The PRADO project was started by Qiang Xue, and was inspired by Apache Tapestry. The framework also borrowed ideas from Borland Delphi and Microsoft's ASP.NET framework. The first public release of PRADO came out in June 2004, but was written using the very limited and now outdated PHP 4 object model, which caused many problems. Qiang then re-wrote the framework for the new PHP 5 object model, and won the Zend PHP 5 coding contest with it.
Based on his experiences with PRADO, Qiang later went on to create the Yii framework, then a conceptual re-design of PRADO, to overcome the latter's drawbacks in high-performance, high-traffic scenarios. Subsequent implementation of template and configuration caching in later revisions eliminated most performance bottlenecks in its architecture, making it very well suited for creation of medium- to high-traffic websites, while still providing an exceptionally rapid way amongst PHP frameworks for the development of highly interactive web pages and applications.
Ajax-enabled active widgets (such as auto-complete input field, active button, active data grid) which can be updated, shown or paged dynamically, without having to reload and re-build the whole page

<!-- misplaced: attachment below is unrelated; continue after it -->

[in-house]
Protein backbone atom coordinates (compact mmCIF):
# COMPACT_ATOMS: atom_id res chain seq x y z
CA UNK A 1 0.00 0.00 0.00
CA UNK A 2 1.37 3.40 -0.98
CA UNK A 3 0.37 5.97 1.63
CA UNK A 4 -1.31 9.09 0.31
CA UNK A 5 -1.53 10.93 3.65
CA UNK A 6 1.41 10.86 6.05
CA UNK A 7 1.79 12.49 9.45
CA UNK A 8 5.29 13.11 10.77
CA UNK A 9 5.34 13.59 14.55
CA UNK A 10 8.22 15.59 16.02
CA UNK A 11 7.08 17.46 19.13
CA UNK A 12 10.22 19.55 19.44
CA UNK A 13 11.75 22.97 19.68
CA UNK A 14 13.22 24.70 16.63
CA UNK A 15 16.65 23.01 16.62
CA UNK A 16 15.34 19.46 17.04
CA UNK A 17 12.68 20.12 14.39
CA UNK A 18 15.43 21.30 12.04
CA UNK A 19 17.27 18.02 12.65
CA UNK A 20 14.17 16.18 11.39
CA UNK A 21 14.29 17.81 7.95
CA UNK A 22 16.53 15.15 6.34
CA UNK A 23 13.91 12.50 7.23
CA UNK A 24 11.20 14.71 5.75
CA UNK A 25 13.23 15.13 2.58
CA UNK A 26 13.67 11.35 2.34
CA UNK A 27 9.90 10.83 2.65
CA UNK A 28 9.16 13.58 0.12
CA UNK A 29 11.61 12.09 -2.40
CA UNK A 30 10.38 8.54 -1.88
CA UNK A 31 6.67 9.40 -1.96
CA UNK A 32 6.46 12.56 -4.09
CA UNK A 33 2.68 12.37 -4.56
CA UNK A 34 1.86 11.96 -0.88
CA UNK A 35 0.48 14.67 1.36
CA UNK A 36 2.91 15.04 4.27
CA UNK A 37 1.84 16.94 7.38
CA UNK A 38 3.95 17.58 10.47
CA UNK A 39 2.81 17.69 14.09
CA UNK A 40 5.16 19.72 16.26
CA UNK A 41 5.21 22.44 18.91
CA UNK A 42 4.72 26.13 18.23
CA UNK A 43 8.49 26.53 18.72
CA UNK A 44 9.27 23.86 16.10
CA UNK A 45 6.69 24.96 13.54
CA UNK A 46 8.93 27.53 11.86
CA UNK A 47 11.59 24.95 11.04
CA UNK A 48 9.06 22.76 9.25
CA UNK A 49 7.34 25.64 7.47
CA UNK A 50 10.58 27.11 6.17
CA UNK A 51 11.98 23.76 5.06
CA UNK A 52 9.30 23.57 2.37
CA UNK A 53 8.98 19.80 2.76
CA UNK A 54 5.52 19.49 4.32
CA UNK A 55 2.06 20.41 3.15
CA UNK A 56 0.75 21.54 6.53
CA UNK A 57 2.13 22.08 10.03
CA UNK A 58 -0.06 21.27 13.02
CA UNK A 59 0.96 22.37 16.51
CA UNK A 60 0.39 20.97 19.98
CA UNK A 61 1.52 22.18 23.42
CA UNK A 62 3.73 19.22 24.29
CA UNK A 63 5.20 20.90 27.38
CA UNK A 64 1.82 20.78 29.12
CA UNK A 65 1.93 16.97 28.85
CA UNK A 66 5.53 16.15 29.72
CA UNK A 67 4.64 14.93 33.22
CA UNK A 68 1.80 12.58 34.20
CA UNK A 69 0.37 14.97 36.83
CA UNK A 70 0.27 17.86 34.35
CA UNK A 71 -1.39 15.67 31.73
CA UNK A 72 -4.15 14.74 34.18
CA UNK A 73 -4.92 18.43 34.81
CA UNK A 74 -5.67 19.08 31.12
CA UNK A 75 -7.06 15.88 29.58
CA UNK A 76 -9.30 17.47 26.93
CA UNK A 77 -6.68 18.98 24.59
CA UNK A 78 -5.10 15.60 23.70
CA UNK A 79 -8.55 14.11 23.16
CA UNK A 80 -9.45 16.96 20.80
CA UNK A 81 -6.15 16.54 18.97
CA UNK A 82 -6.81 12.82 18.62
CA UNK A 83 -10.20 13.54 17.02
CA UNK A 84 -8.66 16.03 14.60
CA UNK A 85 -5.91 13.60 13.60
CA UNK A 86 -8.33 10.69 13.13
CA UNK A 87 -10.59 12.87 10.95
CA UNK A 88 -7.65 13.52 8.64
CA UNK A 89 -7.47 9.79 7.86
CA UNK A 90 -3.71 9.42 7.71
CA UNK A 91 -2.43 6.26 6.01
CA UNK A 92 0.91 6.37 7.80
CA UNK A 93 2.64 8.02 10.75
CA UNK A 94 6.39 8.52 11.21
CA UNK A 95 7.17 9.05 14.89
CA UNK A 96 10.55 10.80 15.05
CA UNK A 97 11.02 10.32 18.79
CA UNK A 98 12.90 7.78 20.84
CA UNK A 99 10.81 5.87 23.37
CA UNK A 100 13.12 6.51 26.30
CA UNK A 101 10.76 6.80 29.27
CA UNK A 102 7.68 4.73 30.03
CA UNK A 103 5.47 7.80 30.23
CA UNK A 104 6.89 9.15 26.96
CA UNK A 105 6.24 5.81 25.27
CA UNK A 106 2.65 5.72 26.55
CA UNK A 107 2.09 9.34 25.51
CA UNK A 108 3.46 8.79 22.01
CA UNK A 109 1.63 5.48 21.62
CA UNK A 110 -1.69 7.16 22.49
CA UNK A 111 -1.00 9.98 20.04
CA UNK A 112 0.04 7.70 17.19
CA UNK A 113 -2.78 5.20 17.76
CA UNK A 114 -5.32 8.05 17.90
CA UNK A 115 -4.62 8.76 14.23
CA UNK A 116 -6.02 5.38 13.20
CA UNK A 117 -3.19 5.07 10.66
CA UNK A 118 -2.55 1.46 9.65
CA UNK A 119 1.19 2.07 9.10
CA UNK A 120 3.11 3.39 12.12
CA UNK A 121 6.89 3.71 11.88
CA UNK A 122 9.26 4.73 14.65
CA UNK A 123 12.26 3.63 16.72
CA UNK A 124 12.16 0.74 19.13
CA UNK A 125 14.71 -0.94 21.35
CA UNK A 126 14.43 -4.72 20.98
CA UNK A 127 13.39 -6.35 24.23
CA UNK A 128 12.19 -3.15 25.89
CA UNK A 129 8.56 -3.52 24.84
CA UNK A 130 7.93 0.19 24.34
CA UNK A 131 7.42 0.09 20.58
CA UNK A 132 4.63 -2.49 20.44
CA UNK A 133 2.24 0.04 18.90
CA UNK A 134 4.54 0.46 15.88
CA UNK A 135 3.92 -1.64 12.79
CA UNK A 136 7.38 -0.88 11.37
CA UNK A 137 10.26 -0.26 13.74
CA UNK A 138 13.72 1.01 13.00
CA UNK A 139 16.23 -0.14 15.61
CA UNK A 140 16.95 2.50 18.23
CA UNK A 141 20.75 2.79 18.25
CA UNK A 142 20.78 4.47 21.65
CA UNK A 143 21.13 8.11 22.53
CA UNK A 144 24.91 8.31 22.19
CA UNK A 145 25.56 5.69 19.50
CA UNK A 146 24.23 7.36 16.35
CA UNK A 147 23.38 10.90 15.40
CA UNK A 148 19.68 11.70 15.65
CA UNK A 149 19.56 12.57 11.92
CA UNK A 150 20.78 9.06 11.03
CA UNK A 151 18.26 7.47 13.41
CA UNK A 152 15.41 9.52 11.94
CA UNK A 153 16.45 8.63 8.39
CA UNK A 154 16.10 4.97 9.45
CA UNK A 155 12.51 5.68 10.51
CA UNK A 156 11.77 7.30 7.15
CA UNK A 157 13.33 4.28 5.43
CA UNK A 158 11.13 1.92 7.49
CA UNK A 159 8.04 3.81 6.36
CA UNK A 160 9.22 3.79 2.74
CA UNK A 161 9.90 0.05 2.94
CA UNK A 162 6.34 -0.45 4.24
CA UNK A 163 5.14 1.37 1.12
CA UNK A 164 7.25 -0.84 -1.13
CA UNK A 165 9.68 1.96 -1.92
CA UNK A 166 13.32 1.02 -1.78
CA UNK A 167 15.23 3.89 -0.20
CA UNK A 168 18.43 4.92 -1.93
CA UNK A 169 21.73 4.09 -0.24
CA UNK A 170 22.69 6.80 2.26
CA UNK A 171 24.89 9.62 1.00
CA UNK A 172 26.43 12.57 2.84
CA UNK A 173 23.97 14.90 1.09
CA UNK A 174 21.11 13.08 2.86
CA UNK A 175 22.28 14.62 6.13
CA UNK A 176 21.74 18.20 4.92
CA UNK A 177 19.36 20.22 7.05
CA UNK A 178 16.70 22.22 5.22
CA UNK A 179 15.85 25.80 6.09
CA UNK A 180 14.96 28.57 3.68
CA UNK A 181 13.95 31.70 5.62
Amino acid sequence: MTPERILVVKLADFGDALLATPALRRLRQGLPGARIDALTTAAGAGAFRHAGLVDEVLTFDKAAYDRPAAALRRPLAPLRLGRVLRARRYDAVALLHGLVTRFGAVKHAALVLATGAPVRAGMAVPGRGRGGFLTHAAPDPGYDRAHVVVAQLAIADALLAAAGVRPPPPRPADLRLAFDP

layered caching scheme, supporting separate caching of data queries and output fragments, via database, shared memory, memcached) for storing cached data, and dynamic cache entry validation upon retrieval
PRADO comes with a collection of official documentation, including a tutorial to develop a simple blog application, a reference guide describing all features, and a class reference for all properties, methods and events. The documentation is available in both HTML and Compiled HTML Help (.CHM) form.